This exposes my pet peeve about the hot tub cover industry. These LDPE wrapped EPS foam hot tub covers fail from moisture incursion 100% of the time and the failure time typically is maybe around 5 years give or take. Every month 165,000 hot tub covers go into North American landfills creating a huge waste disposal problem. That's the equivalent of over 6 BILLION styrofoam coffee cups going into our landfills every year. Despite that, the hot tub cover industry has not come up with an innovation or product to increase the lifespan of these covers in decades. Yes, I know there are a few companies offering longer lasting options but those come at a cost maybe 5 or 6 times higher than the conventional EPS core hot tub cover. But why would these companies do anything to change the status quo? It's clearly not in their best interests. There are no regulations or incentives for them to make their product any better and longer lasting so why would they make a change to a product design that they know is guaranteed to fail in 4-6 years and keeps their industry in business churning out 165,000 of them a month?
 

frogabog

Gold Supporter
LifeTime Supporter
Jul 16, 2010
2,833
Portland, Oregon
Thanks for your investigative reporting! This will help people in the future searching for info. You may wish to modify your thread title a little though to include key words like spa cover or vapor barrier which will make it easier to find years down the road.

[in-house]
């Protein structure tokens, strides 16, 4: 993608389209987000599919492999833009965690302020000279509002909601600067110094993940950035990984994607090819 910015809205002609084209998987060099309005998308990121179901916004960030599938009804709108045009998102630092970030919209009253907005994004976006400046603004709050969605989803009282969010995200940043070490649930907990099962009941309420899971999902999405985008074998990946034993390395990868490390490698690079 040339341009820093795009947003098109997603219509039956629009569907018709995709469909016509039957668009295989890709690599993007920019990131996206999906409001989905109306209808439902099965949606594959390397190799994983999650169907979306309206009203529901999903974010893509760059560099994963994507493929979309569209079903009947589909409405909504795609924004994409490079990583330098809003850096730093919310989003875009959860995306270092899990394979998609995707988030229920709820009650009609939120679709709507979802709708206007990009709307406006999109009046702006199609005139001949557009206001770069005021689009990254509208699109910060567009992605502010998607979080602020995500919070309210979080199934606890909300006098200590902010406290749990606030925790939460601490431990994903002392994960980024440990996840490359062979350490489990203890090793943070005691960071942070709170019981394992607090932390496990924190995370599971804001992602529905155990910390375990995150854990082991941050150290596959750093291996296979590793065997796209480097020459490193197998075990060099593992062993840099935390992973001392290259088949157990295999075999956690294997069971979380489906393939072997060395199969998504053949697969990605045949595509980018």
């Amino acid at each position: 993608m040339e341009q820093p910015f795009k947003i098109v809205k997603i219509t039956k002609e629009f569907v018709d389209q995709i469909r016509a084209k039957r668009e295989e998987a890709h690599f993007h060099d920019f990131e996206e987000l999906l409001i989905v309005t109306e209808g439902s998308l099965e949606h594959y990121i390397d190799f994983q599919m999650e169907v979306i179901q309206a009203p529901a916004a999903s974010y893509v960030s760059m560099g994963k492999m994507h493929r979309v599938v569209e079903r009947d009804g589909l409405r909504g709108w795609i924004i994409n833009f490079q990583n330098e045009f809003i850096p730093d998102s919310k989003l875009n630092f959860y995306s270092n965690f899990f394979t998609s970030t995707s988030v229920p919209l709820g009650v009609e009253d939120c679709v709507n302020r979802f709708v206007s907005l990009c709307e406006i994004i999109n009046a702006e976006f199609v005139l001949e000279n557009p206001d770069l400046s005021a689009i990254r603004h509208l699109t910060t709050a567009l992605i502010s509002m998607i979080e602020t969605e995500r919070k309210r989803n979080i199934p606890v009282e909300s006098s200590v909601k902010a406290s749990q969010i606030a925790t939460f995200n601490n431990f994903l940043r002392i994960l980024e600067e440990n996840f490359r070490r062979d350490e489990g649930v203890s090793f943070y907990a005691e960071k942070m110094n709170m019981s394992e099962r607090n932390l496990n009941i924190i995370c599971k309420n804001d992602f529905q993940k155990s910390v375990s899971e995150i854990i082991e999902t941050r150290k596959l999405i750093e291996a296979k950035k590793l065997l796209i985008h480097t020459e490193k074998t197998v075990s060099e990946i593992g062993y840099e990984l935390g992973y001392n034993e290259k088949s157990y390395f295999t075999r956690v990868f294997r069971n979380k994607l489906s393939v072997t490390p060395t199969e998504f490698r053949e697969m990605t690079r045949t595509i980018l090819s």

That's a good idea. I went in to edit my original thread but couldn't see where I could enter in keywords. Can I still do that after making the original post? How?
There's no keywords for you to fill in, I was just thinking of editing the thread title itself.
 

Pool_Medic

In The Industry
Apr 1, 2018
1,057
Bangor Maine
I still don’t get it. The foam cells used in covers is the same as the foam inserts for Hayward lights and in fact some skimmer winter plugs. Those retain zero water.
 

DangerBoy

Well-known member
Oct 4, 2018
96
Calgary/Alberta
I still don’t get it. The foam cells used in covers is the same as the foam inserts for Hayward lights and in fact some skimmer winter plugs. Those retain zero water.
These cores are made from Expanded Polystyrene (EPS) foam. They take little styrene beads, pour them in a mold and heat them so the beads expand to the size and shape of the mold. When they do that, there is a lot of pore space between the individual beads (high porosity) and those pore spaces are well connected giving the material a high degree of permeability. The Polystyrene foam itself is supposed to be closed cell so the water shouldn't be able to infiltrate the beads themselves - at least not as much - but the water easily infiltrates the interstitial pore spaces between the individual beads. This is why EPS has such a high permeance rating (like 400 - 600 times higher) than actual water resistant barriers like LDPE - which is considered vapour impermeable which is still not waterproof.